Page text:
So long as you are not creating a "Derivative Work", nor "Reselling" that firmware, there simply is no Copyright issue here. Tek is DEFINITELY abusing the DMCA here, as well as simply trying to cover-up for a sloppy attempt at what is nothing more than a cost-saving measure.

    In fact, they would have had a much more defensible position if they took Hackaday to court for "circumventing security measures of a computing device" (or however that bit is worded in 18 USC...?). But DMCA "Takedown Notices" are hardly EVER challenged, and take only a lawyer-letter with scary language.

  • Re:Tek smeck (Score:4, Insightful)

    by harrkev ( 623093 ) <> on Wednesday August 06, 2014 @01:42PM (#47615417) Homepage

    You could say that offering all options at a discount costs them nothing. You could also argue that it does deprive them of revenues. There are arguments both ways.

    It is sort of like Windows 7 home vs Windows 7 pro vs. WIndows Server. They all pretty much share the same code base (maybe less so for the Server version). The only difference is a switch or two.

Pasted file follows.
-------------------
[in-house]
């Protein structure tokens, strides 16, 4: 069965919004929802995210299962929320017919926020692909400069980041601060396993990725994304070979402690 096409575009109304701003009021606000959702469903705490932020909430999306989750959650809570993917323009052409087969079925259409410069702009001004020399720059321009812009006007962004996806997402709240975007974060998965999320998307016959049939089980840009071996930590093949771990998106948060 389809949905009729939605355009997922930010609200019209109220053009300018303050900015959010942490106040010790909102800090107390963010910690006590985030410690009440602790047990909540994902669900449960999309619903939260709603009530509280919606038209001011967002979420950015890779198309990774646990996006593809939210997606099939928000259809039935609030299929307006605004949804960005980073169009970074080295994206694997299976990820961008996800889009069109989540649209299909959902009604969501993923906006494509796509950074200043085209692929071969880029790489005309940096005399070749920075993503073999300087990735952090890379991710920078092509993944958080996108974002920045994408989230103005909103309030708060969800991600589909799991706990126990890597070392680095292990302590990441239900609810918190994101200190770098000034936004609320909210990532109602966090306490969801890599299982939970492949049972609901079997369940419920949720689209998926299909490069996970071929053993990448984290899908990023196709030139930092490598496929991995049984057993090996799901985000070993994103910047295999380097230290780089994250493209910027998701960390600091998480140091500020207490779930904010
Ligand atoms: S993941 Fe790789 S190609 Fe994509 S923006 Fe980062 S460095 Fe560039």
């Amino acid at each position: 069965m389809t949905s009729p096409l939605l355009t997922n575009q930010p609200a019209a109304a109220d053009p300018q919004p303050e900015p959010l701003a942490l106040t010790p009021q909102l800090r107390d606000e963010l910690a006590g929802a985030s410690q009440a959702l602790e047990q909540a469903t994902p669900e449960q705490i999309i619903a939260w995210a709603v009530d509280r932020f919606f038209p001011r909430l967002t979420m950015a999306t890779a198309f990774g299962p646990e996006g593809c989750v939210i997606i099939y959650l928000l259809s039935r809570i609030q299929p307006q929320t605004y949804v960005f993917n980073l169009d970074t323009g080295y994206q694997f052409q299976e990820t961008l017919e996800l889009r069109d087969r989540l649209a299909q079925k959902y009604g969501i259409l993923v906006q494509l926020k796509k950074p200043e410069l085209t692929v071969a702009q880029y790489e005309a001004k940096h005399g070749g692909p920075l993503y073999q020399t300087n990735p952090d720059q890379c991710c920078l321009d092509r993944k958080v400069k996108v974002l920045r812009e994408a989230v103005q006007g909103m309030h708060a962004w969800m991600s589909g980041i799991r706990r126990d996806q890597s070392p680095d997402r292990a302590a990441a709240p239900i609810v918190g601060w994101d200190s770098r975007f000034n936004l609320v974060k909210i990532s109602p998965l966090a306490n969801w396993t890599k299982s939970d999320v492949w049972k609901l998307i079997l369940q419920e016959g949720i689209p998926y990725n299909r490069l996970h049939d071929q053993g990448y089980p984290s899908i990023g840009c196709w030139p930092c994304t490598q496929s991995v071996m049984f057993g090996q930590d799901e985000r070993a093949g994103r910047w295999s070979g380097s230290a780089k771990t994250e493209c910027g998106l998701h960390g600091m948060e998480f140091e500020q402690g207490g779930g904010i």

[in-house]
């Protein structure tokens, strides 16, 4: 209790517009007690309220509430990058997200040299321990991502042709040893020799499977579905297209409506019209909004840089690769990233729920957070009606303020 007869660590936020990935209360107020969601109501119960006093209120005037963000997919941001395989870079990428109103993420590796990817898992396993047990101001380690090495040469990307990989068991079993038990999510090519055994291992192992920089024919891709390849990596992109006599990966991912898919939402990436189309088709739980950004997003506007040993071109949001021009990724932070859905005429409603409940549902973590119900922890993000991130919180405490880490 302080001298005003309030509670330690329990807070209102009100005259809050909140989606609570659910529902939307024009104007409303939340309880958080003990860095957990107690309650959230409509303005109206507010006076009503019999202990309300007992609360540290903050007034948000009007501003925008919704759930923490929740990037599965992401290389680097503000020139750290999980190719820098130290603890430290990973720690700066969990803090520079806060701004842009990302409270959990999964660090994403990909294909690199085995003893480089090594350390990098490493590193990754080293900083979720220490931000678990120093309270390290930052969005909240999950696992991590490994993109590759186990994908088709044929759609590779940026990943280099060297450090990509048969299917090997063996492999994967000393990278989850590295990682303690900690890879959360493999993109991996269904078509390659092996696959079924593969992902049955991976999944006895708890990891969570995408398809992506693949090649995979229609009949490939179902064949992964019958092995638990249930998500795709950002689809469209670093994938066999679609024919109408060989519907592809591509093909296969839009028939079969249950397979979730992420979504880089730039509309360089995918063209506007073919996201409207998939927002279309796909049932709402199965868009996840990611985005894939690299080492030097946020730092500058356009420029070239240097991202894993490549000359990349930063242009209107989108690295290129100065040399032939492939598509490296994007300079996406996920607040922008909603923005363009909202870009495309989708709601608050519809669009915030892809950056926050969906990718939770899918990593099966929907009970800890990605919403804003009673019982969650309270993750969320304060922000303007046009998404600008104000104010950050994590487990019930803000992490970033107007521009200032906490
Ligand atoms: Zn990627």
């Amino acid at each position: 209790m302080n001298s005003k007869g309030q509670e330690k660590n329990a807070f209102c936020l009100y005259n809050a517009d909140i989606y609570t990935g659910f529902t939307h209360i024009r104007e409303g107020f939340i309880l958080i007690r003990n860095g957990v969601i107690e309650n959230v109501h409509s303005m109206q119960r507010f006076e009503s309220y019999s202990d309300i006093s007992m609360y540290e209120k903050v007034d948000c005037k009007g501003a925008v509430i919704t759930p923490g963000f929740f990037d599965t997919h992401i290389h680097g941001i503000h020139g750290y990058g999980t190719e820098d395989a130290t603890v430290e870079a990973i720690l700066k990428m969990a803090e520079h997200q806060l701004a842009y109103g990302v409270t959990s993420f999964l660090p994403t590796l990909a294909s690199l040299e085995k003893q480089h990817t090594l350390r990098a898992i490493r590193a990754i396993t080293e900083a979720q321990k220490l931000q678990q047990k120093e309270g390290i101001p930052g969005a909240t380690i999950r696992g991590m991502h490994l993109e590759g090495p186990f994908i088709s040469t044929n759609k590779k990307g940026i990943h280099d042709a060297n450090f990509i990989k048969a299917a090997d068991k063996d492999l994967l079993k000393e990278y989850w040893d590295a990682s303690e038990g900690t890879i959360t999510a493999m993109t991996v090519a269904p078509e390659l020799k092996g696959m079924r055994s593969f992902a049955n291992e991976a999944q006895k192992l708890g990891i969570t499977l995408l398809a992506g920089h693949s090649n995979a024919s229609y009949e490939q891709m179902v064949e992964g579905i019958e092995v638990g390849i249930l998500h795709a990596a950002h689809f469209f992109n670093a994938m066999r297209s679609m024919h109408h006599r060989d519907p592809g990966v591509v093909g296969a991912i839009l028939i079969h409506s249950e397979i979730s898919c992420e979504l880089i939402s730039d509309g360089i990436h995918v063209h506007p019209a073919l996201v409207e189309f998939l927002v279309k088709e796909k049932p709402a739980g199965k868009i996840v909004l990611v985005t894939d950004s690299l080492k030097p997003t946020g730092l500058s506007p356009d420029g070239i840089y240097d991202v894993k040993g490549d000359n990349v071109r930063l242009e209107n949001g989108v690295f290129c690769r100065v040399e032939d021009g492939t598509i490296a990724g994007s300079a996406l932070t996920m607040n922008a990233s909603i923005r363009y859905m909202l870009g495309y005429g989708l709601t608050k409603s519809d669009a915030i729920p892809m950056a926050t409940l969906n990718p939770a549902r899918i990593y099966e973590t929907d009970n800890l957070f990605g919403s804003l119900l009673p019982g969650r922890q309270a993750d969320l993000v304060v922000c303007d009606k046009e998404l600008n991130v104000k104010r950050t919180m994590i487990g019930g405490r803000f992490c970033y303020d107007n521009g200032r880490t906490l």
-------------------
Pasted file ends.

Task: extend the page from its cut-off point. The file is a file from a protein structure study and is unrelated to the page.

If you argue that turning on the FFT and serial protocols costs them nothing, you are right! Once the scope is in your hands, it costs Agilent and Tek next to nothing to enable that feature. For Agilent, it is an unlock code. For Tek, it is a module that costs them only a buck or two to make.

    On the other hand, it actually DID cost something to include those features. A lot of serial decode stuff is done hardware and software. The software costs a lot of money to develop and test. The hardware part adds some cost to every single unit sold, plus the cost to develop that test that. So, imagine that all of these extra features (FFT, serial decode, etc.) were included standard with every scope. This means that the price would have to be raised to cover all of the NRE costs. So, the price of the scope rises for everybody. For those that need the extra features, they are getting a great bargain. For everybody else, they are paying more for something that they don't need.

    So, by locking features that need to be unlocked, you piss off the people who feel like the features are already there, and they are being artificially prevented from doing something that they ought to be able to do. If you unlock everything, you raise the price for the very budget-conscious customers. There is no perfect answer.

Executive ability is deciding quickly and getting somebody else to do the work. -- John G. Pollard